Support for the two leading candidates for president of Iceland – incumbent Ólafur Ragnar Grímsson and his opponent, Þóra Arnórsdóttir – seems very sharply divided between right-wing and left-wing voters. A professor of political science says it was Ólafur who made the race this way, by making the EU question the central issue.
At the heart of it, Ólafur has said that the president needs to sometimes disagree with the government, as he has done in the past over a 2004 media bill and more recently with Icesave. But he has also made references to the European Union lately – with which the country is in accession talks – and has in the past expressed his doubts to the foreign media about the benefits of joining. Þóra, her for part, has said the role of the president is in part to support the government.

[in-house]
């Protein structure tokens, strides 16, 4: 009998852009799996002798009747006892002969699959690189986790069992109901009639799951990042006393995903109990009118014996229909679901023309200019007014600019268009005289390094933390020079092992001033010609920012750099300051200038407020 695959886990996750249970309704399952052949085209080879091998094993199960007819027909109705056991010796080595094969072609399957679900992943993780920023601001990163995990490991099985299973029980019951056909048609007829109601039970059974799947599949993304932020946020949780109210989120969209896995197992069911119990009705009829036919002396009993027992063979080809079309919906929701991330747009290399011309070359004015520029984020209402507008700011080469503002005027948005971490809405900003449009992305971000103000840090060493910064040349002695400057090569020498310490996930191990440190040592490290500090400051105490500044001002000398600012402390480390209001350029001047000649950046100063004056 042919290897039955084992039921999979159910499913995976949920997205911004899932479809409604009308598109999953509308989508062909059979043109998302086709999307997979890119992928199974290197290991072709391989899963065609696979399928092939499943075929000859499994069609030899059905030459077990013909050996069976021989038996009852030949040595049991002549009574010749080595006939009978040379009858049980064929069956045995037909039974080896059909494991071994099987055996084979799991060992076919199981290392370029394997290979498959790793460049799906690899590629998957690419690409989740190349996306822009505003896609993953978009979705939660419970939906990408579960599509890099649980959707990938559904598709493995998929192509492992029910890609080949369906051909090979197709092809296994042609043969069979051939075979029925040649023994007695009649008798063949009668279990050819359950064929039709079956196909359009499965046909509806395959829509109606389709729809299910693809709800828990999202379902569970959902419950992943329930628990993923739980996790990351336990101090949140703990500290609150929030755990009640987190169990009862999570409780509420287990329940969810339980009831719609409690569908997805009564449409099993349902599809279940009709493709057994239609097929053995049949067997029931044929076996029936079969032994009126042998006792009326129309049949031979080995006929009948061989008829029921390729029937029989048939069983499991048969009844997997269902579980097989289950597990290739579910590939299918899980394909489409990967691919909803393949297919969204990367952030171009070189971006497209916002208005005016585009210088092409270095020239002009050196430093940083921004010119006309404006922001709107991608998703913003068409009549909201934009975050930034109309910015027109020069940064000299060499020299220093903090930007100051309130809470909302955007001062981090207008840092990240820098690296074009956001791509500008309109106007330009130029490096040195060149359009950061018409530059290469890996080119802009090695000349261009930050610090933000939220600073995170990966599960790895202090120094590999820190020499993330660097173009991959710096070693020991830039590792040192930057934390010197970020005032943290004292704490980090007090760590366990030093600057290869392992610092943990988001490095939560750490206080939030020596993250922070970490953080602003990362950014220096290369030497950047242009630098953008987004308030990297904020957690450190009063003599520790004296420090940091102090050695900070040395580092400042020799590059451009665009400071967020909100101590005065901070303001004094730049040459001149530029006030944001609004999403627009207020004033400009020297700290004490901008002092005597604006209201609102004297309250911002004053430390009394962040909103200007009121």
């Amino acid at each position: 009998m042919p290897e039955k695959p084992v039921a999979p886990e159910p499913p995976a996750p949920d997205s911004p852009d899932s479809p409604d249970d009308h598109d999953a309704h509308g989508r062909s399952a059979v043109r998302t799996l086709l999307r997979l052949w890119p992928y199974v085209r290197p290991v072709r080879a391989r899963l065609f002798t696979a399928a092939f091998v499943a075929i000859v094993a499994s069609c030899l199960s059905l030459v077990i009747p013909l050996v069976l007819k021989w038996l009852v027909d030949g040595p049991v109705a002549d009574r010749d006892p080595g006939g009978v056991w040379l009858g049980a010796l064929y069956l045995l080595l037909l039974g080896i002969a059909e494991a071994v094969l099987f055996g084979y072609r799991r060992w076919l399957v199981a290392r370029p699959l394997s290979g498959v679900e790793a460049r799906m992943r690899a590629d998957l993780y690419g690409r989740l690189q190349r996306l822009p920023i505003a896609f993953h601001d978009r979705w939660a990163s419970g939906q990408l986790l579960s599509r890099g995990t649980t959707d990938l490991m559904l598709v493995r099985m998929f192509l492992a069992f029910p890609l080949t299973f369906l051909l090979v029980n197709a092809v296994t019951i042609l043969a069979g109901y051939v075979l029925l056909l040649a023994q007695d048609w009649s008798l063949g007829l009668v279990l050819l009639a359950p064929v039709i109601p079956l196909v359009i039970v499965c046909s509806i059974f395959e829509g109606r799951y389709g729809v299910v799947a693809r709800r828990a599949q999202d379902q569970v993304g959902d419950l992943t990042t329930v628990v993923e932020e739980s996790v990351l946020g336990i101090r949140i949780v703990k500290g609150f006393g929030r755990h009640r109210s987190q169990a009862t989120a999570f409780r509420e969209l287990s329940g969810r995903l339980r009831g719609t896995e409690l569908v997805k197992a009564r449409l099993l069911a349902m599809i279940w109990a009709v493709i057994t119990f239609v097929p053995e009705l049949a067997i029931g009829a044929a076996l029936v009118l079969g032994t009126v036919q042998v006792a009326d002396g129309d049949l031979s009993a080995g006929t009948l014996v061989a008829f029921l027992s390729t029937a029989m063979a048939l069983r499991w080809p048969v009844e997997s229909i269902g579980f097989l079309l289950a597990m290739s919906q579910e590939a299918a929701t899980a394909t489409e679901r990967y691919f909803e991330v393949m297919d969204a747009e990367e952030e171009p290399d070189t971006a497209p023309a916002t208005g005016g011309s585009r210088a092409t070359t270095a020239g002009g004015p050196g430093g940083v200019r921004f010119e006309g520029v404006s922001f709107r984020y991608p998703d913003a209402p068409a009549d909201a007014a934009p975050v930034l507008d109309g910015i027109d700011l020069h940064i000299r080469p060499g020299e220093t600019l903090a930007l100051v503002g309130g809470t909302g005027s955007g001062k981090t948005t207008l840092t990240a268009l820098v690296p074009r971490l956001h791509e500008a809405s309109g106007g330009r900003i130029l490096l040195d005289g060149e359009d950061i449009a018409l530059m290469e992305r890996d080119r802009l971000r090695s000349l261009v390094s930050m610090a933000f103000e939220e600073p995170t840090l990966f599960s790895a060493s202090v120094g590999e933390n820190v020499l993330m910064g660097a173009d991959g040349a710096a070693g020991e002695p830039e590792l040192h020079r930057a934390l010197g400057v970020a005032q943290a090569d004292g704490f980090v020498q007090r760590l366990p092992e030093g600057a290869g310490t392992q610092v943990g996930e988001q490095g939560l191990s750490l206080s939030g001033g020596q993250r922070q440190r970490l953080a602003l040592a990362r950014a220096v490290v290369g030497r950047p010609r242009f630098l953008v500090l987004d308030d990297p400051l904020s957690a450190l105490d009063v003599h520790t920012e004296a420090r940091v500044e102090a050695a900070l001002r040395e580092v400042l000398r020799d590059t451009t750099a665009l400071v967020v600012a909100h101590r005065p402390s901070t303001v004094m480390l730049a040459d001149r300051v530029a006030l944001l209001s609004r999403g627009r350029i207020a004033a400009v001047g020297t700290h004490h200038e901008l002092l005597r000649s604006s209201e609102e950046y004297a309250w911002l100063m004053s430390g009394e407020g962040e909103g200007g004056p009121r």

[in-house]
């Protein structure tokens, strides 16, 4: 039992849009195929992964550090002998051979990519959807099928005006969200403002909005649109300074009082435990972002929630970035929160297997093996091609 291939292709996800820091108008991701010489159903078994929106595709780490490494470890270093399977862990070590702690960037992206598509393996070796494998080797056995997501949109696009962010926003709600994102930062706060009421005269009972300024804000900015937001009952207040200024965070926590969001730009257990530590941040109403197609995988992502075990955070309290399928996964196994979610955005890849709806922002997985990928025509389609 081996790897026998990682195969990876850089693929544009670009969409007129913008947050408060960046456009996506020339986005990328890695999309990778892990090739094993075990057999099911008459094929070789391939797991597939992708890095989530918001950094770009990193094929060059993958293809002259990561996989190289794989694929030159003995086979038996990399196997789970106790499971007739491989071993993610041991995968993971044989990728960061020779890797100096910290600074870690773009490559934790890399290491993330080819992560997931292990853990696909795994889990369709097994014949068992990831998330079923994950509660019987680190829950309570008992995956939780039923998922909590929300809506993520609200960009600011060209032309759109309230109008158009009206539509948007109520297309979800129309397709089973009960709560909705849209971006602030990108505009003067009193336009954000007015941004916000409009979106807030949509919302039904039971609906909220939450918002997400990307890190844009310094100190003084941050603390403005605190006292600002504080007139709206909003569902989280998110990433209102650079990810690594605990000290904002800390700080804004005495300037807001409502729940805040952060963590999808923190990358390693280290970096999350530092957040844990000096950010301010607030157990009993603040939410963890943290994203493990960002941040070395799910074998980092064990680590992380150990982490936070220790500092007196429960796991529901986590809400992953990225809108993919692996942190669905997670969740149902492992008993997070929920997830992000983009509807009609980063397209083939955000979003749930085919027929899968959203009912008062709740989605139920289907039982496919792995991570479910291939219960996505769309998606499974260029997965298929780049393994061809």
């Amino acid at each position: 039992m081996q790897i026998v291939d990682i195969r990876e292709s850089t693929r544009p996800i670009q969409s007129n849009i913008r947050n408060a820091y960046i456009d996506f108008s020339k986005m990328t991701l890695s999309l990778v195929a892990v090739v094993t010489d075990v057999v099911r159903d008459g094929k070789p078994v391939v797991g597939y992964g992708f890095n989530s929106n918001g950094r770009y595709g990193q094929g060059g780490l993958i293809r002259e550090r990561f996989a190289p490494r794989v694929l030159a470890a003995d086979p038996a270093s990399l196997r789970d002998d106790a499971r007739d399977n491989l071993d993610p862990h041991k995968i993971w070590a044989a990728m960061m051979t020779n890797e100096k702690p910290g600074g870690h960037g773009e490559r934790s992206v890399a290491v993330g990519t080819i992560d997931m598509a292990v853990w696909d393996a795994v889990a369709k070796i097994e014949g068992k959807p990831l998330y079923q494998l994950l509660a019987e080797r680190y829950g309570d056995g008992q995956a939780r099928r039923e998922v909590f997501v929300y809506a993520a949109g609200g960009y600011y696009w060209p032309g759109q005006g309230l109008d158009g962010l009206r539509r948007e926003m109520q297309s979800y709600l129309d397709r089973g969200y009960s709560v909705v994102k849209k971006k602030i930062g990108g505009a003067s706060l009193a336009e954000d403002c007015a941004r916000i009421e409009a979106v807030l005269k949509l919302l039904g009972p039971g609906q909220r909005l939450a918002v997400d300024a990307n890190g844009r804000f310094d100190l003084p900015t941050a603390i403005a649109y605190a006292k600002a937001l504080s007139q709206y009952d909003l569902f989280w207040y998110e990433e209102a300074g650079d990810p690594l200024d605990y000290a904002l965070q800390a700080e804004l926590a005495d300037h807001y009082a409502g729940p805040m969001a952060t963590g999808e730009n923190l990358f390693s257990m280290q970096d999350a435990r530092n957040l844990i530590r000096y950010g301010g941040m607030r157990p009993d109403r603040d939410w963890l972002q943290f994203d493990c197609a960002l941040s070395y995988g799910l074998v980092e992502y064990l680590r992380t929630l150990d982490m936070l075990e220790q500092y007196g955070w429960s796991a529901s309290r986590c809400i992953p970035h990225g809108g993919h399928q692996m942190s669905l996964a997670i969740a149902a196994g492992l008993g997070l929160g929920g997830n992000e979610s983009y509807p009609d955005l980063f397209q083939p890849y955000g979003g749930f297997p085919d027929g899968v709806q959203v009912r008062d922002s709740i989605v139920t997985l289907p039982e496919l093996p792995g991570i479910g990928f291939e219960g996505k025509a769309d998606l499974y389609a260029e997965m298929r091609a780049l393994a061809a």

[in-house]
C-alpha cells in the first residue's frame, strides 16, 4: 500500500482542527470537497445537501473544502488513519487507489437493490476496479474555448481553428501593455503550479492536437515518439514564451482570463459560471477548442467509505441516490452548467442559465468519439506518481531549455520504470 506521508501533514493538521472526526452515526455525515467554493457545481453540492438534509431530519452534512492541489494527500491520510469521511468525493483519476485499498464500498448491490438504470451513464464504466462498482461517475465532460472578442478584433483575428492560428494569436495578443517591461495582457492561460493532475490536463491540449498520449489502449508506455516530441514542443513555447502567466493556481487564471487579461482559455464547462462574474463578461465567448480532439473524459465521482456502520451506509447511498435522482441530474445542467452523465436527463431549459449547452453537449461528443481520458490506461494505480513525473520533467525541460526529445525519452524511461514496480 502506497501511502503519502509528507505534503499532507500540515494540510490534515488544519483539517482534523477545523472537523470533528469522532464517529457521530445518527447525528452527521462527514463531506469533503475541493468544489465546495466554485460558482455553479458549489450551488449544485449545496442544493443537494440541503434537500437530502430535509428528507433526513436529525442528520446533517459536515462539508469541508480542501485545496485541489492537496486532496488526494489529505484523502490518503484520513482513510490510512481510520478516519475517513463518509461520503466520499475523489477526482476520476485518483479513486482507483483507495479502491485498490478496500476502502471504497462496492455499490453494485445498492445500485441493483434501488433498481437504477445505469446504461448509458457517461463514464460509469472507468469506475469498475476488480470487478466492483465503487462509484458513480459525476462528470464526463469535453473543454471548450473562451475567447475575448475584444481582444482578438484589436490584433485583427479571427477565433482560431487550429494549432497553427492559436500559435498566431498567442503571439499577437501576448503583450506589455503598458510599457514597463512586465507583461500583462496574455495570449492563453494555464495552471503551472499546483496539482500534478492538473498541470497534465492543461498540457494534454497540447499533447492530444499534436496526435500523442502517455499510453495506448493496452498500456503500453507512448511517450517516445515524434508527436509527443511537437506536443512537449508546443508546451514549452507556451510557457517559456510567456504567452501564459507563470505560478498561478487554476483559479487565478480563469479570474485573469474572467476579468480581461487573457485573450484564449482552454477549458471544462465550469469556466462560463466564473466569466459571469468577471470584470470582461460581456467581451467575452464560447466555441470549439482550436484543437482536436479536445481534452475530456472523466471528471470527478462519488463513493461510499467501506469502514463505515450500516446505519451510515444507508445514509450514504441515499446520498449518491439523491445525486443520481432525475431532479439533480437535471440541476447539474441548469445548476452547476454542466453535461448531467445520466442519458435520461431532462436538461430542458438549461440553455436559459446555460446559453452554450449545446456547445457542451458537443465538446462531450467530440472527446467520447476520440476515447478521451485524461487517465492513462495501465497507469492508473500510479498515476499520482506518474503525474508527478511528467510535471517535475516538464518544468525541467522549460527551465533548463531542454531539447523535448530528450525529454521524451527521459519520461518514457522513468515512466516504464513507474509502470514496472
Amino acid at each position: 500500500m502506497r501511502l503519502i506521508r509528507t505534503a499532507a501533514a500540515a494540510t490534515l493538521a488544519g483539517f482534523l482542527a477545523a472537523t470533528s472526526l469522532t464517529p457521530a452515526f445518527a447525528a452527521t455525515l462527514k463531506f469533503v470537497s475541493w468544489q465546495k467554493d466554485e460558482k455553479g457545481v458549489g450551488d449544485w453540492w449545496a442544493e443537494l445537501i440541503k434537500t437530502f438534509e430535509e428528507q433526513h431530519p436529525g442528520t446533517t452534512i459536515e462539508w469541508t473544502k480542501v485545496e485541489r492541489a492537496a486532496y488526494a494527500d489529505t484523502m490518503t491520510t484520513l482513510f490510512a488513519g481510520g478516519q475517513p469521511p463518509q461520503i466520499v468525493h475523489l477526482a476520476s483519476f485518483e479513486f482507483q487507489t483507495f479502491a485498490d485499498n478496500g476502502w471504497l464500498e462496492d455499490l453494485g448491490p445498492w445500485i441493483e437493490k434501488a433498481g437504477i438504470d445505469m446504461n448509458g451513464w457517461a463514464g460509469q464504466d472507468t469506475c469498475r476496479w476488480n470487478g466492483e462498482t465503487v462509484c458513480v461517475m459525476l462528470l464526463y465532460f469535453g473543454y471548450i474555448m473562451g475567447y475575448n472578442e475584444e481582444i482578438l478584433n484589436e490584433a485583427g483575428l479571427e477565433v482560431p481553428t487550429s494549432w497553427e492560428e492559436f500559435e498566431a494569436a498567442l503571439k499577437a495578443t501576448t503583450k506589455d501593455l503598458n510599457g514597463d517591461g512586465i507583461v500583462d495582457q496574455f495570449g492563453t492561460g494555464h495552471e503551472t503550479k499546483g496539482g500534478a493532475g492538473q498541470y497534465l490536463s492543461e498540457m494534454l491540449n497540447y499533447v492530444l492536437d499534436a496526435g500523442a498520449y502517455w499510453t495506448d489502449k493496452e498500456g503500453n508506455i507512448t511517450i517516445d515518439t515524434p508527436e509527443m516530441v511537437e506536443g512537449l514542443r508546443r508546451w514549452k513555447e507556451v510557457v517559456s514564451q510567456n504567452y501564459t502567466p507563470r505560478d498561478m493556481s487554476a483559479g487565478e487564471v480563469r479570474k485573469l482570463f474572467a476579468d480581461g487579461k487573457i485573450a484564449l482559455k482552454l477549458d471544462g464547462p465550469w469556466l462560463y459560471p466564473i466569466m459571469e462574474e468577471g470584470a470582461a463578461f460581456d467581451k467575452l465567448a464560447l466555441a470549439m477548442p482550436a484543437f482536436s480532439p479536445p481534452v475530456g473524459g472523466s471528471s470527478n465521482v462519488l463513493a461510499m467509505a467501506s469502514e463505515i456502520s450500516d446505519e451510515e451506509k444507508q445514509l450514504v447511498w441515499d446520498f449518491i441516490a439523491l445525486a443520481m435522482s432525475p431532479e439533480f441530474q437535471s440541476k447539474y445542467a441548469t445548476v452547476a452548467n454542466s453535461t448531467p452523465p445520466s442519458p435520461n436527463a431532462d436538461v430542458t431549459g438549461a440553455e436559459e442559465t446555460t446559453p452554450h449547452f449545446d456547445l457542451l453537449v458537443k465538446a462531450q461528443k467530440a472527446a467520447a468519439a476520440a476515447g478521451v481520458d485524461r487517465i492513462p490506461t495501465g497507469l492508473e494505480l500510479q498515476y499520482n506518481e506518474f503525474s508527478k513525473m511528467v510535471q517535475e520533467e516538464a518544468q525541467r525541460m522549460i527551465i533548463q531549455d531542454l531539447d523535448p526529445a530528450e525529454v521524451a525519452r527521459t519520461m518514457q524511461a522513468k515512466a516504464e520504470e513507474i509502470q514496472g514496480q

With the debate framed in this way, the results of the latest Capacent poll are perhaps unsurprising. Ólafur has the most support from conservatives and Progressives (67% and 77% respectively) – both parties strongly oppose joining the EU. At the same time, 85% of Social Democrats and 65% of Leftist-Greens support Þóra – Social Democrats have long supported joining the EU, and while the Leftist-Greens have traditionally been against accession, they are in the ruling coalition with the Social Democrats.
Grétar Eyþórsson, a professor of political science at the University of Akureyri, believes that this sharply divided left-right support can be attributed to Ólafur making the EU question central to the presidential race. “He removed any doubts that he was an opponent of joining the EU, and he appears to have succeeded in turning this presidential election into some kind of EU election,” he said.
Ólafur’s support from conservatives is also ironic, given that his political life began with Alþýðubandalagið, the People’s Alliance; a left-wing party in which he was a high-ranking member from the 70s until 1995. The following year he ran for president, and won.